May 6, 2015 — Virginia Mason Medical Center in Seattle has reported that at least 39 people were infected in an outbreak of antibiotic-resistant “superbug” bacteria, up from 32 infections reported in January, according to the Seattle Times.
At least 11 patients died in the outbreak, which stretched from 2012 until late 2014.
The good news is that the outbreak appears to be over. Since the hospital implemented a new infection-control system, no new cases of carbapenem-resistant Enterobacteriaceae (CRE) have been reported.
The seven additional cases were discovered in samples collected from patients between June and November 2014, including five cases of CRE and two cases of hyper-AmpC (HAC), which are unusual strains of drug-resistant E. coli.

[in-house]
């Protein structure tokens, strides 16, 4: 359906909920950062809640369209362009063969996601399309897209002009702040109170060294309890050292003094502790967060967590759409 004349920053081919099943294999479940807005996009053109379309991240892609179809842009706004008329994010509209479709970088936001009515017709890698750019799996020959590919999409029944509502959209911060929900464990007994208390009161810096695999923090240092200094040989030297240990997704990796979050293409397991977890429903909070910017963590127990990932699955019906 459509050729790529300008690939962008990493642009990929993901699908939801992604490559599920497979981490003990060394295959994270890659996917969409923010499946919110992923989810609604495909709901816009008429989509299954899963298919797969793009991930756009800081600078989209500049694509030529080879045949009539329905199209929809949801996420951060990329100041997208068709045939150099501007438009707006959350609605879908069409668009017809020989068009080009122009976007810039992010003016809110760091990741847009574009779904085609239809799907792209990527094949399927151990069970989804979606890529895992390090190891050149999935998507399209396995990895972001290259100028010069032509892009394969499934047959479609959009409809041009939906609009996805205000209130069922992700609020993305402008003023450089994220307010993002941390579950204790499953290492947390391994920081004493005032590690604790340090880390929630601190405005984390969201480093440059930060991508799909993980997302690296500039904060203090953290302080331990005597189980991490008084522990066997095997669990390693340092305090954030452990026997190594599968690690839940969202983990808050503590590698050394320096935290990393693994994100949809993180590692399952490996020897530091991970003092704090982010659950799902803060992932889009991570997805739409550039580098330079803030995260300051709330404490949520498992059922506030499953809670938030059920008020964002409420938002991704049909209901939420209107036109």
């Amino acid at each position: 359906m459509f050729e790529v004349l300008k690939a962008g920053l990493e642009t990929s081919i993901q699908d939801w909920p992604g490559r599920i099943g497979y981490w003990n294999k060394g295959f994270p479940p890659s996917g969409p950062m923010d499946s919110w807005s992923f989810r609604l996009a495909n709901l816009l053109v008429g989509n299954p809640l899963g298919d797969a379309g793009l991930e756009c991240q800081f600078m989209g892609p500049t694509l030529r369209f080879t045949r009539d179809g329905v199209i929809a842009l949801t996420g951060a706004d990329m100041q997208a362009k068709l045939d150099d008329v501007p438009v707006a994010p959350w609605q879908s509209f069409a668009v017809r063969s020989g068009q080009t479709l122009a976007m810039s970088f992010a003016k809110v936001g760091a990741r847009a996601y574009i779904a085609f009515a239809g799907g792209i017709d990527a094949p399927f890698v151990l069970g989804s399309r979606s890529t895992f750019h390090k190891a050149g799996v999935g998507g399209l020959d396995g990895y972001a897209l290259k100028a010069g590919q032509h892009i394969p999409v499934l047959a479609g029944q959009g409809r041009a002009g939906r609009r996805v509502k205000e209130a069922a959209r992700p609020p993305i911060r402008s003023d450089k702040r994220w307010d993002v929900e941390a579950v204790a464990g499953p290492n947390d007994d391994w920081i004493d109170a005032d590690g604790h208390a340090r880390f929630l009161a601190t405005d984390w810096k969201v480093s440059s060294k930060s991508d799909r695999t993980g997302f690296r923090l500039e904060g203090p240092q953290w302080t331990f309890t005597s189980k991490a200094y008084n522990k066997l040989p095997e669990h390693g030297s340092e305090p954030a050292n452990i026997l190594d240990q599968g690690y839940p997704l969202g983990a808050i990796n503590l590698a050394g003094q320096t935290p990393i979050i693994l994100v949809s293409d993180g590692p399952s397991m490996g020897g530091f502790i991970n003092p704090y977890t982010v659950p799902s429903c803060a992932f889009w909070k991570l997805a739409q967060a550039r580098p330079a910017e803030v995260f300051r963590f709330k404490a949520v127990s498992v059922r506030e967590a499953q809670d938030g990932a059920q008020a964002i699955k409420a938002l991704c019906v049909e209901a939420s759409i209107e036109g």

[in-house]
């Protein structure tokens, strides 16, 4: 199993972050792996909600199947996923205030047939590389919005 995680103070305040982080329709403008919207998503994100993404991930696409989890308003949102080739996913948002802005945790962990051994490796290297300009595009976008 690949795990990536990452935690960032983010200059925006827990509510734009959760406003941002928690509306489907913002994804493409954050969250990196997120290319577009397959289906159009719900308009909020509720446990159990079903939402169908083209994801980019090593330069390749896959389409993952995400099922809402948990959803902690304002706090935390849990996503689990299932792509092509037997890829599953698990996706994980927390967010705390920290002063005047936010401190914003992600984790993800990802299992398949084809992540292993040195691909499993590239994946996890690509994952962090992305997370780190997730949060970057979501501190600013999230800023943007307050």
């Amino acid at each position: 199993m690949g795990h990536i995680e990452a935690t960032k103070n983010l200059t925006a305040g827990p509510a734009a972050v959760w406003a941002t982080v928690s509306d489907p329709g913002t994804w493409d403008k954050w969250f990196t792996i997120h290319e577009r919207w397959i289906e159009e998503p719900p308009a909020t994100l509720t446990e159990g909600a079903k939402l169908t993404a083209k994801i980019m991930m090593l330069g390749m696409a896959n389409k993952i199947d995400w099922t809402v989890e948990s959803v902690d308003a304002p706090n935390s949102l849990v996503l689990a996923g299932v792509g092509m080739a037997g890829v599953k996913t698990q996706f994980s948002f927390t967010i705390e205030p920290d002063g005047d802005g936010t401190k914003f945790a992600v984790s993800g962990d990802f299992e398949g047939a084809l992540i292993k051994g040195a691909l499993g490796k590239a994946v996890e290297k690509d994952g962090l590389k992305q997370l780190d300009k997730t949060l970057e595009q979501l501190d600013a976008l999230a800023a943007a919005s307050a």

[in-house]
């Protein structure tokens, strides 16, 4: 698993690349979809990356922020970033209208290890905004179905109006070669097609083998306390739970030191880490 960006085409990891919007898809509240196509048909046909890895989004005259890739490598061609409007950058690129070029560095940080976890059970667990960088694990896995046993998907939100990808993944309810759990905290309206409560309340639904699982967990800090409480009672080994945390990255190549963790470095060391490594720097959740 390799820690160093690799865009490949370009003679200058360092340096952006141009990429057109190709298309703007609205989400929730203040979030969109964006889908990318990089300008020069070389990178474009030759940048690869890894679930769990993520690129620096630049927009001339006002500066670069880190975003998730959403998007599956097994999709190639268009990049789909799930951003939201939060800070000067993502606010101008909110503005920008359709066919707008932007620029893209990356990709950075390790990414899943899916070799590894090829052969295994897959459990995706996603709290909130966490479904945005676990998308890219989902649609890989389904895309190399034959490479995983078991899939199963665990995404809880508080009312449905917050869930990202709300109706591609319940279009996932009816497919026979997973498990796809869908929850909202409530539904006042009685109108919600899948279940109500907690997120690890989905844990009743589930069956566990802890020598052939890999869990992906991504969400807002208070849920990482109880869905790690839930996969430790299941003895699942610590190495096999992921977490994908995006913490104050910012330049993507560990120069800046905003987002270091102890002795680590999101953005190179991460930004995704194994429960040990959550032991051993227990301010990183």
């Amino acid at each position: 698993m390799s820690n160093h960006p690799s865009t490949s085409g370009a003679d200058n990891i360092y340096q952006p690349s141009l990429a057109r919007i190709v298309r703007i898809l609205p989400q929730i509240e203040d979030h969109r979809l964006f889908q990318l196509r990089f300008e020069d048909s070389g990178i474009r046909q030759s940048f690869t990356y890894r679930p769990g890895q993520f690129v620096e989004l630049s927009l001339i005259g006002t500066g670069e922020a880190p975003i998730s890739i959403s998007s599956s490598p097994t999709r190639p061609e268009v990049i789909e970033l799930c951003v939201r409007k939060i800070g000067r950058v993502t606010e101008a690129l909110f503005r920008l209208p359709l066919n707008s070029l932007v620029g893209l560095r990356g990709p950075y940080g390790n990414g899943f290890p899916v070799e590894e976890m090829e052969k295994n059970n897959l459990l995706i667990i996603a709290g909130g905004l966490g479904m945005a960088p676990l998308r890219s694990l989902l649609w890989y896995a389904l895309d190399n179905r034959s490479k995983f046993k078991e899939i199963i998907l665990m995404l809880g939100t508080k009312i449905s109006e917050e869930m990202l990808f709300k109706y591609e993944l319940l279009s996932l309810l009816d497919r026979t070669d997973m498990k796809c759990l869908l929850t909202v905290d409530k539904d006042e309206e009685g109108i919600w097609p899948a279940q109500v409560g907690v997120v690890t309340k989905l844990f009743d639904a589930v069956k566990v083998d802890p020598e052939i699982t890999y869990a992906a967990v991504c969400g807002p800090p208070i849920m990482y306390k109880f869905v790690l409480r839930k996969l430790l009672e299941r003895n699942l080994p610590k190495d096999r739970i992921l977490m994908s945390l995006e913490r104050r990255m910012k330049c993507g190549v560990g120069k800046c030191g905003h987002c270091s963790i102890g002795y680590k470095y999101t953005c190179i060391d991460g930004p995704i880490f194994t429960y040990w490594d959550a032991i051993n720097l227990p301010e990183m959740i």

Earlier this year, the FDA issued a Safety Communication to warn about the risk of disease-transmission on duodenoscopes. Complex mechanisms in the tip of the scope may be extremely difficult to effectively sterilize between uses.
Virginia Mason now sterilizes endoscopes using a rigorous cleaning process. Before they are re-used on other patients, the scopes are tested for any bacteria and quarantined until they are clean.
At least three lawsuits have been filed on behalf of victims of the Virginia Mason outbreak. The manufacturer of the duodenoscope, Olympus Corp., is accused of negligence for failing to provide the hospital with adequate cleaning instructions. The FDA has also indicated that the duodenoscope had been on the market since 2010 without proper clearance.